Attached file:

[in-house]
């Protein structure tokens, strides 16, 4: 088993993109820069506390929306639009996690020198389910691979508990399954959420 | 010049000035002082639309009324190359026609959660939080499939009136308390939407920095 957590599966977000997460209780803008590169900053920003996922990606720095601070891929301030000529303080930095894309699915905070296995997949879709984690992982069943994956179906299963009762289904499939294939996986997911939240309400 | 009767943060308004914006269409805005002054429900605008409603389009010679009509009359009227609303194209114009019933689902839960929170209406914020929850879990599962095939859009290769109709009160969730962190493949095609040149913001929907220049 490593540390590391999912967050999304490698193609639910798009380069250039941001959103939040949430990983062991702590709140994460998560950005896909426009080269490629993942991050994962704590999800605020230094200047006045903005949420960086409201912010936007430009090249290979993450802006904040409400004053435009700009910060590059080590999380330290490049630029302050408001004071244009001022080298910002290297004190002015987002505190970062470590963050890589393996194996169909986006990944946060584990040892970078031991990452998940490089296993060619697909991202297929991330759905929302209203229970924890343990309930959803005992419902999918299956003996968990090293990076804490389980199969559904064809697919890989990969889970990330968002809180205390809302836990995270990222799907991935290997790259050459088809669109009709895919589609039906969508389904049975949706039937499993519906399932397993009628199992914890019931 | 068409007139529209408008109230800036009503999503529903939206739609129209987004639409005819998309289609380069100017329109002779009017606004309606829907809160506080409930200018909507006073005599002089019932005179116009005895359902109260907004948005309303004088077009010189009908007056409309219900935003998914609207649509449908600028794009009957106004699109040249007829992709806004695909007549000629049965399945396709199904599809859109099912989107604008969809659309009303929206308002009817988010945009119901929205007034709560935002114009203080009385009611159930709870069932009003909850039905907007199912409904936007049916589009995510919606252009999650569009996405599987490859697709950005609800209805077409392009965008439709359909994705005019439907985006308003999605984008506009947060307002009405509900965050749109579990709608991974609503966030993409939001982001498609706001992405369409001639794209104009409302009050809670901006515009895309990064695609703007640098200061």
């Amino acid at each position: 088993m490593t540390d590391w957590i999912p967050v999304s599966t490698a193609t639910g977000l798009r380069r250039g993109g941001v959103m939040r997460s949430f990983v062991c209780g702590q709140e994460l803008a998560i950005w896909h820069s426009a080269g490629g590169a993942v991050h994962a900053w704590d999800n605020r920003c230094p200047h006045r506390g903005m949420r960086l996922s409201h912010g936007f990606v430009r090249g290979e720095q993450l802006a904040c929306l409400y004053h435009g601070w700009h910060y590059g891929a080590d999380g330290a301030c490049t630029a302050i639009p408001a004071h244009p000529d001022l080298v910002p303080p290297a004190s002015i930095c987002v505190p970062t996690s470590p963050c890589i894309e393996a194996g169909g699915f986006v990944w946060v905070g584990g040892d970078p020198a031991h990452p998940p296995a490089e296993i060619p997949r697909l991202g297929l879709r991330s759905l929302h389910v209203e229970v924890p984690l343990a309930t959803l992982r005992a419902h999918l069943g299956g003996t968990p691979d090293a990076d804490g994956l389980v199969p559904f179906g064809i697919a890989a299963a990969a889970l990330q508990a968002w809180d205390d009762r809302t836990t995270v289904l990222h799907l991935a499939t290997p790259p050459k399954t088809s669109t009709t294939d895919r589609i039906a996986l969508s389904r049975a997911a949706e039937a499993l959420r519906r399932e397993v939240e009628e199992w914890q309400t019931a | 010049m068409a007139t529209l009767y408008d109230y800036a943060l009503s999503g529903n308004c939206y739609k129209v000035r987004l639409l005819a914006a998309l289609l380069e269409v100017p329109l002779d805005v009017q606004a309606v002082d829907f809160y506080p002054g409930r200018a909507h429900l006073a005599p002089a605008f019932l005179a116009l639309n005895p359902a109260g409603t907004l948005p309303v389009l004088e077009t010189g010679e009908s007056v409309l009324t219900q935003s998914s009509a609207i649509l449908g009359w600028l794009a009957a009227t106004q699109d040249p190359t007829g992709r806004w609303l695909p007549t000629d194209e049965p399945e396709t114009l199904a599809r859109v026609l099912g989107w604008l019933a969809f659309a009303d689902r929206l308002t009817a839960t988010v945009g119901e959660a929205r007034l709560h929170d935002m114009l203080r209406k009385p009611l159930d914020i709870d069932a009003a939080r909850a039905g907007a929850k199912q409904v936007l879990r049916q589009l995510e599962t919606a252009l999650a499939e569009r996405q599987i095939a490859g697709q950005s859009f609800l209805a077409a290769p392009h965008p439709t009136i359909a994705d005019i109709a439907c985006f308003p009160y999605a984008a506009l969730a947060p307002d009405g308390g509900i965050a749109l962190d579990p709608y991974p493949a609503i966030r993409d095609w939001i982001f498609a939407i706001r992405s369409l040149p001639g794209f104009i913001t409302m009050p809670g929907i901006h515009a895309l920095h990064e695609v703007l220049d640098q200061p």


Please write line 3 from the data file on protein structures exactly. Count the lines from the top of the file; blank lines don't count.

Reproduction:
């Amino acid at each position: 088993m490593t540390d590391w957590i999912p967050v999304s599966t490698a193609t639910g977000l798009r380069r250039g993109g941001v959103m939040r997460s949430f990983v062991c209780g702590q709140e994460l803008a998560i950005w896909h820069s426009a080269g490629g590169a993942v991050h994962a900053w704590d999800n605020r920003c230094p200047h006045r506390g903005m949420r960086l996922s409201h912010g936007f990606v430009r090249g290979e720095q993450l802006a904040c929306l409400y004053h435009g601070w700009h910060y590059g891929a080590d999380g330290a301030c490049t630029a302050i639009p408001a004071h244009p000529d001022l080298v910002p303080p290297a004190s002015i930095c987002v505190p970062t996690s470590p963050c890589i894309e393996a194996g169909g699915f986006v990944w946060v905070g584990g040892d970078p020198a031991h990452p998940p296995a490089e296993i060619p997949r697909l991202g297929l879709r991330s759905l929302h389910v209203e229970v924890p984690l343990a309930t959803l992982r005992a419902h999918l069943g299956g003996t968990p691979d090293a990076d804490g994956l389980v199969p559904f179906g064809i697919a890989a299963a990969a889970l990330q508990a968002w809180d205390d009762r809302t836990t995270v289904l990222h799907l991935a499939t290997p790259p050459k399954t088809s669109t009709t294939d895919r589609i039906a996986l969508s389904r049975a997911a949706e039937a499993l959420r519906r399932e397993v939240e009628e199992w914890q309400t019931a | 010049m068409a007139t529209l009767y408008d109230y800036a943060l009503s999503g529903n308004c939206y739609k129209v000035r987004l639409l005819a914006a998309l289609l380069e269409v100017p329109l002779d805005v009017q606004a309606v002082d829907f809160y506080p002054g409930r200018a909507h429900l006073a005599p002089a605008f019932l005179a116009l639309n005895p359902a109260g409603t907004l948005p309303v389009l004088e077009t010189g010679e009908s007056v409309l009324t219900q935003s998914s009509a609207i649509l449908g009359w600028l794009a009957a009227t106004q699109d040249p190359t007829g992709r806004w609303l695909p007549t000629d194209e049965p399945e396709t114009l199904a599809r859109v026609l099912g989107w604008l019933a969809f659309a009303d689902r929206l308002t009817a839960t988010v945009g119901e959660a929205r007034l709560h929170d935002m114009l203080r209406k009385p009611l159930d914020i709870d069932a009003a939080r909850a039905g907007a929850k199912q409904v936007l879990r049916q589009l995510e599962t919606a252009l999650a499939e569009r996405q599987i095939a490859g697709q950005s859009f609800l209805a077409a290769p392009h965008p439709t009136i359909a994705d005019i109709a439907c985006f308003p009160y999605a984008a506009l969730a947060p307002d009405g308390g509900i965050a749109l962190d579990p709608y991974p493949a609503i966030r993409d095609w939001i982001f498609a939407i706001r992405s369409l040149p001639g794209f104009i913001t409302m009050p809670g929907i901006h515009a895309l920095h990064e695609v703007l220049d640098q200061p």